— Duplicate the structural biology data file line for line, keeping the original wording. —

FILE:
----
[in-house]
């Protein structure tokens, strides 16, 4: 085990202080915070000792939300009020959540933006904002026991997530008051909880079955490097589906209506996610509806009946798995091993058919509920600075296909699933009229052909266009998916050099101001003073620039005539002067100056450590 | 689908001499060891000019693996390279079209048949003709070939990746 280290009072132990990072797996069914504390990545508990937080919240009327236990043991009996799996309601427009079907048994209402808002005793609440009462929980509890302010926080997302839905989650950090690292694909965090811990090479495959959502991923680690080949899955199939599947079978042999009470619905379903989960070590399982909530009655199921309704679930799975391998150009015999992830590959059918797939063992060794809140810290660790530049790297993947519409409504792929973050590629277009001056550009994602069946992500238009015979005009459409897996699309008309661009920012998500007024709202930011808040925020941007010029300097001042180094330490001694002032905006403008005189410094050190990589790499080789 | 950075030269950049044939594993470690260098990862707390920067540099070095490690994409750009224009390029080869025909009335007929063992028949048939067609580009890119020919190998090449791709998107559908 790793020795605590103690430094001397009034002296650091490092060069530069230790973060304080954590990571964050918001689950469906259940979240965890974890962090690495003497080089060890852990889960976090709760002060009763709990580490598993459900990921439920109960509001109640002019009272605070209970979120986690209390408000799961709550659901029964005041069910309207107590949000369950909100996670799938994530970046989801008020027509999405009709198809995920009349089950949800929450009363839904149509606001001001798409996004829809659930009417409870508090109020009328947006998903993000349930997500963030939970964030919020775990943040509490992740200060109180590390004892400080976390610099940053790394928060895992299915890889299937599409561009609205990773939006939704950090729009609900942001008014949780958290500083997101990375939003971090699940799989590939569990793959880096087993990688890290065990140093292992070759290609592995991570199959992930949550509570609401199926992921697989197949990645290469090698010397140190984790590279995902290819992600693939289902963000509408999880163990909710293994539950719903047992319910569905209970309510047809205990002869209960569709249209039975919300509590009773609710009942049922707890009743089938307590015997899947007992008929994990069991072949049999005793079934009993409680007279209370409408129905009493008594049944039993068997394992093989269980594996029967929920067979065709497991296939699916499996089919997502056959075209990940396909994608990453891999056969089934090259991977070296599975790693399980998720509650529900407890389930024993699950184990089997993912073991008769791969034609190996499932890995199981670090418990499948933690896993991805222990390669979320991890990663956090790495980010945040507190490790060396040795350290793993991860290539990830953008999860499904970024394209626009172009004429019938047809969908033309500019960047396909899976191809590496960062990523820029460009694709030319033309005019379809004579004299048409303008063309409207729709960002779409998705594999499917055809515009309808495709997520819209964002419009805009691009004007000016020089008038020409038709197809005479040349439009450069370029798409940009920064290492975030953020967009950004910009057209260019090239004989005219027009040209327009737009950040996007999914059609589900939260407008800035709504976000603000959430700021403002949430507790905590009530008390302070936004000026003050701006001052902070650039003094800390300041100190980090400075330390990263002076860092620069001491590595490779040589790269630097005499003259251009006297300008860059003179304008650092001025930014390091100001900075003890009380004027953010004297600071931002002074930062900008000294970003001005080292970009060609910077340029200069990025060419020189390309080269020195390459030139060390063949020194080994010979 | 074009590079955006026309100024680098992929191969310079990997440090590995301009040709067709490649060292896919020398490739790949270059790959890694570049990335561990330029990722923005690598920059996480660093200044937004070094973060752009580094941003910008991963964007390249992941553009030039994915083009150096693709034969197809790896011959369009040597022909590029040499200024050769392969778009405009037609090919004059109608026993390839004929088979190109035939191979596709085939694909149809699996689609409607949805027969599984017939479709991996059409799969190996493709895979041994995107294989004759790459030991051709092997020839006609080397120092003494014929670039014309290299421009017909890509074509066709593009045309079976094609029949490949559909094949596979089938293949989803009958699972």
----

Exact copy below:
[in-house]
């Protein structure tokens, strides 16, 4: 085990202080915070000792939300009020959540933006904002026991997530008051909880079955490097589906209506996610509806009946798995091993058919509920600075296909699933009229052909266009998916050099101001003073620039005539002067100056450590 | 689908001499060891000019693996390279079209048949003709070939990746 280290009072132990990072797996069914504390990545508990937080919240009327236990043991009996799996309601427009079907048994209402808002005793609440009462929980509890302010926080997302839905989650950090690292694909965090811990090479495959959502991923680690080949899955199939599947079978042999009470619905379903989960070590399982909530009655199921309704679930799975391998150009015999992830590959059918797939063992060794809140810290660790530049790297993947519409409504792929973050590629277009001056550009994602069946992500238009015979005009459409897996699309008309661009920012998500007024709202930011808040925020941007010029300097001042180094330490001694002032905006403008005189410094050190990589790499080789 | 950075030269950049044939594993470690260098990862707390920067540099070095490690994409750009224009390029080869025909009335007929063992028949048939067609580009890119020919190998090449791709998107559908 790793020795605590103690430094001397009034002296650091490092060069530069230790973060304080954590990571964050918001689950469906259940979240965890974890962090690495003497080089060890852990889960976090709760002060009763709990580490598993459900990921439920109960509001109640002019009272605070209970979120986690209390408000799961709550659901029964005041069910309207107590949000369950909100996670799938994530970046989801008020027509999405009709198809995920009349089950949800929450009363839904149509606001001001798409996004829809659930009417409870508090109020009328947006998903993000349930997500963030939970964030919020775990943040509490992740200060109180590390004892400080976390610099940053790394928060895992299915890889299937599409561009609205990773939006939704950090729009609900942001008014949780958290500083997101990375939003971090699940799989590939569990793959880096087993990688890290065990140093292992070759290609592995991570199959992930949550509570609401199926992921697989197949990645290469090698010397140190984790590279995902290819992600693939289902963000509408999880163990909710293994539950719903047992319910569905209970309510047809205990002869209960569709249209039975919300509590009773609710009942049922707890009743089938307590015997899947007992008929994990069991072949049999005793079934009993409680007279209370409408129905009493008594049944039993068997394992093989269980594996029967929920067979065709497991296939699916499996089919997502056959075209990940396909994608990453891999056969089934090259991977070296599975790693399980998720509650529900407890389930024993699950184990089997993912073991008769791969034609190996499932890995199981670090418990499948933690896993991805222990390669979320991890990663956090790495980010945040507190490790060396040795350290793993991860290539990830953008999860499904970024394209626009172009004429019938047809969908033309500019960047396909899976191809590496960062990523820029460009694709030319033309005019379809004579004299048409303008063309409207729709960002779409998705594999499917055809515009309808495709997520819209964002419009805009691009004007000016020089008038020409038709197809005479040349439009450069370029798409940009920064290492975030953020967009950004910009057209260019090239004989005219027009040209327009737009950040996007999914059609589900939260407008800035709504976000603000959430700021403002949430507790905590009530008390302070936004000026003050701006001052902070650039003094800390300041100190980090400075330390990263002076860092620069001491590595490779040589790269630097005499003259251009006297300008860059003179304008650092001025930014390091100001900075003890009380004027953010004297600071931002002074930062900008000294970003001005080292970009060609910077340029200069990025060419020189390309080269020195390459030139060390063949020194080994010979 | 074009590079955006026309100024680098992929191969310079990997440090590995301009040709067709490649060292896919020398490739790949270059790959890694570049990335561990330029990722923005690598920059996480660093200044937004070094973060752009580094941003910008991963964007390249992941553009030039994915083009150096693709034969197809790896011959369009040597022909590029040499200024050769392969778009405009037609090919004059109608026993390839004929088979190109035939191979596709085939694909149809699996689609409607949805027969599984017939479709991996059409799969190996493709895979041994995107294989004759790459030991051709092997020839006609080397120092003494014929670039014309290299421009017909890509074509066709593009045309079976094609029949490949559909094949596979089938293949989803009958699972």